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Help! My dog won't stop...

Three Effective Strategies for Problem Behaviors


1. The Sacred Treat


The term “Sacred Treat” came about as a result of a successful strategy. A client family with 3 dogs was looking for a way to train their adolescent dog to come inside when it was time for bed. Because all of the family members had to report to their jobs fairly early in the morning, staying up late was not a good option.


It was summer, the evenings were cool, the yard had beautiful soft grass to lie on…why would a dog want to go inside?


Calling the dog wasn’t working. In fact, when we call a dog over and over and nothing is happening, we are really setting a precedent for more of the same. Anything that is practiced or repeated gets stronger, so the rehearsal of calling=not coming over and over just becomes the norm. Remember the old saying, “If you do what you’ve always done you’ll get what you always got”.


In the case of our young dog wanting to stay outside in the cool summer evening, we had to find something that made it worthwhile for him to come inside. Enter the Sacred Treat!


Cheese was this dog’s favorite thing. In order for cheese to become “sacred” it had to appear ONLY at the strategic moment when he entered the house at bedtime. When the family implemented this strategy it did not take long for the dog to make a strong association between coming in at bedtime and getting his favorite treat in the world. The family was consistent and did not give the dog any cheese at other times. They also did not call and call, but used some restraint and patience to allow the dog to discover the new routine. In two weeks the dog was coming in quickly each night for his sacred treat and the frustration for the family was in the rear view mirror.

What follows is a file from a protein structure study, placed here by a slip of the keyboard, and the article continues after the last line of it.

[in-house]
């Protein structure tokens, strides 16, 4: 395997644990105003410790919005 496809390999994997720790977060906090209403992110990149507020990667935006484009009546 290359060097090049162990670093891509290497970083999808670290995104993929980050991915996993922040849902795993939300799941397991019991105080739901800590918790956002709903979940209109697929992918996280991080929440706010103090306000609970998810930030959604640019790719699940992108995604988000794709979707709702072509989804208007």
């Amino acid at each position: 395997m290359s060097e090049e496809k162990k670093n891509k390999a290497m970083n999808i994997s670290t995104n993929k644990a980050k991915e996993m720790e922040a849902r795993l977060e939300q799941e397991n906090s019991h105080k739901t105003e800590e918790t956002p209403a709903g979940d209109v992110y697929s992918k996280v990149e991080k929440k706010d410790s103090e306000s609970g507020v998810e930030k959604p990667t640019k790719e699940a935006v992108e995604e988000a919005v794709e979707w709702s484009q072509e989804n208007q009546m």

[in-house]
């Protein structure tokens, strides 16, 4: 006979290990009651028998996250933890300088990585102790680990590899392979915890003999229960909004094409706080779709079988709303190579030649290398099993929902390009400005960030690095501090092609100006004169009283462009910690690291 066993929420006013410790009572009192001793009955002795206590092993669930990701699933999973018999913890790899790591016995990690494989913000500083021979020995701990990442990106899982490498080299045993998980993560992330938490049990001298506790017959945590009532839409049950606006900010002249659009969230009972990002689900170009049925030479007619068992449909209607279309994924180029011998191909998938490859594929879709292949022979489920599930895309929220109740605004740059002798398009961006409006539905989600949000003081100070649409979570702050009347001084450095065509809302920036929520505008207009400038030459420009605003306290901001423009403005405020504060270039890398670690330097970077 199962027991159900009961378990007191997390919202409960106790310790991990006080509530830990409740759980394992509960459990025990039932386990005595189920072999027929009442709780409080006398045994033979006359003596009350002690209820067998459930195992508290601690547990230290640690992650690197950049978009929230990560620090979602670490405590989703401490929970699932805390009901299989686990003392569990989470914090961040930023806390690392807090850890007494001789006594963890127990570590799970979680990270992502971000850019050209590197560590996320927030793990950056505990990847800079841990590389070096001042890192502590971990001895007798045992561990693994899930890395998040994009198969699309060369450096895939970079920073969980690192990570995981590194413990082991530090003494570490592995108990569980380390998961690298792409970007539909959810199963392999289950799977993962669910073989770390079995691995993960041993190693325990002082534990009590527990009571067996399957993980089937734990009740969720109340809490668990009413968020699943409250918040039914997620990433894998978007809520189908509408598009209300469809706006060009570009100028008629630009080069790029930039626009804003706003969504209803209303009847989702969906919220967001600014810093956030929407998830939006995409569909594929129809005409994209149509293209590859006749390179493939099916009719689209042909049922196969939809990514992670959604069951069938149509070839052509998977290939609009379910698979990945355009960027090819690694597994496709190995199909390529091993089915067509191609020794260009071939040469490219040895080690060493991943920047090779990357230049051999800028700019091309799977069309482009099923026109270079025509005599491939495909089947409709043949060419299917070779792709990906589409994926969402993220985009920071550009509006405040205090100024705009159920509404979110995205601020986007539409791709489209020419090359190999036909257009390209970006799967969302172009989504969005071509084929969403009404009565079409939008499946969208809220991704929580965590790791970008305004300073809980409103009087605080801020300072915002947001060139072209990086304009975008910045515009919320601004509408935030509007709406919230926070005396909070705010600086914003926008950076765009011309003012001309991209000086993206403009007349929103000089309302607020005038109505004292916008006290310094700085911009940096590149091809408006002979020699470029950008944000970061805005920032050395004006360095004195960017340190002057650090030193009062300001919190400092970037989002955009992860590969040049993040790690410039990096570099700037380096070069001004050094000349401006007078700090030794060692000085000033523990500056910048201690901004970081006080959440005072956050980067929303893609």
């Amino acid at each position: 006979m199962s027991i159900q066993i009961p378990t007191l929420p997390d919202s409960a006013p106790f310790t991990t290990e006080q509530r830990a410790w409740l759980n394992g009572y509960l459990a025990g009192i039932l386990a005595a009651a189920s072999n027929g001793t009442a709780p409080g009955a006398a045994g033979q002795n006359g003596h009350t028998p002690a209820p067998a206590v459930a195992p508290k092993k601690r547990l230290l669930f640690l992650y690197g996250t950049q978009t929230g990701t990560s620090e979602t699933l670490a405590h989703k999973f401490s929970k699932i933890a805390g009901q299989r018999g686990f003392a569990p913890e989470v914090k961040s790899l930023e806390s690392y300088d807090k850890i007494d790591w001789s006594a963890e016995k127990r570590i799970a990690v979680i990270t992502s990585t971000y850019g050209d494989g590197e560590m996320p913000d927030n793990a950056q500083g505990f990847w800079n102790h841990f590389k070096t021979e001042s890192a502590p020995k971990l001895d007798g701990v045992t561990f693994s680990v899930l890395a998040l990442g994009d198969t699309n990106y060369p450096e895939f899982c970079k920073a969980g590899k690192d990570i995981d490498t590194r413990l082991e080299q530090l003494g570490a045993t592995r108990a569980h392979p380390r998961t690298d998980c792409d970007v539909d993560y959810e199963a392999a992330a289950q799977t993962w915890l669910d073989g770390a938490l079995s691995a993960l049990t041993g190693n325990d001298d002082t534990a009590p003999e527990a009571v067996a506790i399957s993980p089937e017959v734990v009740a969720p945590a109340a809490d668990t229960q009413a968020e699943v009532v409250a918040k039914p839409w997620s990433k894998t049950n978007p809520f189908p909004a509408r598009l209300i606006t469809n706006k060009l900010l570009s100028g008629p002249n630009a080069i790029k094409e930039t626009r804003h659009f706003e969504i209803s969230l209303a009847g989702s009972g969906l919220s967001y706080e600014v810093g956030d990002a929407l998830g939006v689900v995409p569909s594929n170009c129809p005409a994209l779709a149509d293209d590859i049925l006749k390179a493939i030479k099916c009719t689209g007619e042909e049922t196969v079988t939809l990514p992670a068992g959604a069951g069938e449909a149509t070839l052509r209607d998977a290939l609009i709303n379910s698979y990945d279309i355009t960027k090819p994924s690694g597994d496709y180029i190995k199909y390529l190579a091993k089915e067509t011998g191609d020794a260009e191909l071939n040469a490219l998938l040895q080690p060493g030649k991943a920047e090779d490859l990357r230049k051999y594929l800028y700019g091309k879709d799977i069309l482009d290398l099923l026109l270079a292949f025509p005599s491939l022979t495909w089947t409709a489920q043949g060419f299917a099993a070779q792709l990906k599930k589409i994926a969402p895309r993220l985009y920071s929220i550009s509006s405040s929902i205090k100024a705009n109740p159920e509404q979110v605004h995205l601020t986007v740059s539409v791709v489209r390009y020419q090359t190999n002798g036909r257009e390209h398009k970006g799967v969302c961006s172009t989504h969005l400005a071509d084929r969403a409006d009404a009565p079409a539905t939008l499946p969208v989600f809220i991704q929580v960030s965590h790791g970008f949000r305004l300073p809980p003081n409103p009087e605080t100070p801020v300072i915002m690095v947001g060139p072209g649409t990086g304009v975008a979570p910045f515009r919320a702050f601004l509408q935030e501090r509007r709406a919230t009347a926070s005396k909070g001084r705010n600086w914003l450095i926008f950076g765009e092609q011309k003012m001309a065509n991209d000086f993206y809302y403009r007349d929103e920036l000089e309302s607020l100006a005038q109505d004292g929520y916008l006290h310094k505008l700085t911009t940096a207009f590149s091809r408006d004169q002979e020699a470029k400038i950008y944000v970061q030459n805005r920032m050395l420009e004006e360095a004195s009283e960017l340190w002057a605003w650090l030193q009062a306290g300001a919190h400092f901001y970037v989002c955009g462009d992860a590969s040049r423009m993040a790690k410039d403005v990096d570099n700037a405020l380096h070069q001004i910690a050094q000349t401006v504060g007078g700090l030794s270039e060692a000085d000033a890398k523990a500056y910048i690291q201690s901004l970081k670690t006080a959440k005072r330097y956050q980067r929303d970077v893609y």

2. Management


Sometimes a simple change in the environment will fix a behavioral issue. A classic example of this would be hiding something many dogs find irresistible: TRASH. Many dogs are drawn to trash like a moth to a flame. That doesn’t make them a bad dog, it means they are pretty normal. Dogs are, by nature, scavengers. What better way to scavenge, than through something right in your immediate environment?


Putting the trash under the sink, behind a closed pantry door, or getting a locking trash container can change your life!


Another management miracle is locking or eliminating dog doors. While it might seem nice for your dog to be able to go in and out as he pleases, this practice often results in excessive barking and digging in the yard. By eliminating the ability to come and go unhindered and unattended, these problem behaviors often disappear.


3. Competing Behavior


A Competing Behavior is one that serves the same function as another behavior. For instance, when a dog jumps on people, the function or goal is to gain attention and interaction with the human. Just the contact of the paws actually reinforces the jumping because physical contact is an interaction and often leads to more interaction. Pushing the dog away and correcting the dog are also interactions that reinforce the jumping!


A competing behavior such as sitting to greet, must be highly reinforced and meet the same function or goal of the jumping behavior, which is interaction with the human.


Teaching the dog this new way of doing things can be tricky if the dog was not taught sitting as a default greeting when very young. However, old dogs, young dogs, all dogs can learn new tricks!


There are many ways to teach desirable behaviors that serve as replacements or competing behaviors for less desirable ones. Not all techniques work with every dog. There are trainers who would argue this point, but just as there isn’t one way to reach a human learner, there is not one single way to reach a canine learner.


Most annoying dog behaviors can be addressed through implementing The Sacred Treat, Management, or Competing Behavior. However, there are varying levels of severity with problem behaviors. A qualified trainer will work to discover the strategies and techniques that are best suited for the individual dog as well provide the support needed to implement the training plan.






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